Australia has selected Lockheed Martin’s AGM-158 JASSM over Boeing’s SLAM-ER cruise missile for its fleet of Boeing F-18 Hornet fighters. The country has, however, shelved earlier plans to also equip the Royal Australian Air Force’s Lockheed Martin AP-3C Orions with the selected long-range weapon, citing cost and risk factors.
The selection of a long-range missile was necessitated by the planned retirement of Australia’s General Dynamics F-111 strike aircraft from 2010, which would have left the country without an air-to-ground strike capability until Lockheed’s F-35 Joint Strike Fighter is delivered from 2013. The Joint Project 5418 follow-on stand-off weapon project was launched in August 2004, with the contest coming down to the JASSM and SLAM-ER weapons after German/Swedish company Taurus Systems decided not to offer its KEPD 350 missile for the requirement. Selection of JASSM is a “prudent decision to ensure Australia retains its strike capability”, says the government. The new weapon will be operational on the Hornet fleet by December 2009, it says.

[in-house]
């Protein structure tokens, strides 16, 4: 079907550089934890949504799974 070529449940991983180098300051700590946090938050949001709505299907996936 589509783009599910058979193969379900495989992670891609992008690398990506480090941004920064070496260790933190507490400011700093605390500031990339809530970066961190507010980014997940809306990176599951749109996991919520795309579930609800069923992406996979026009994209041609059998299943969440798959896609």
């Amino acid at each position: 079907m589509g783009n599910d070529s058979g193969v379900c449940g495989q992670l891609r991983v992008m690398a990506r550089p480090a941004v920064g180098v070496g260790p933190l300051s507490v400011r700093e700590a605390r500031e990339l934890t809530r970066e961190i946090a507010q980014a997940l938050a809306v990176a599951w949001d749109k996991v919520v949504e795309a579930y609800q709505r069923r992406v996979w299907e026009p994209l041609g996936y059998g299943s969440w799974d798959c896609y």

Meanwhile, new Australian defence minister Brendan Nelson is proposing to bring forward the retirement of the Royal Australian Navy’s Westland Sea King helicopters to within the next five years. Nelson wants to push the replacement through cabinet and says the procurement should be given the “highest priority”. The performance of Australia’s Sea King fleet has been under the spotlight since an April 2005 fatal crash on the Indonesian island of Nias. An enquiry into the accident has revealed concerns about safety of the helicopters, coupled with maintenance issues.
EMMA KELLY / PERTH
Source: Flight International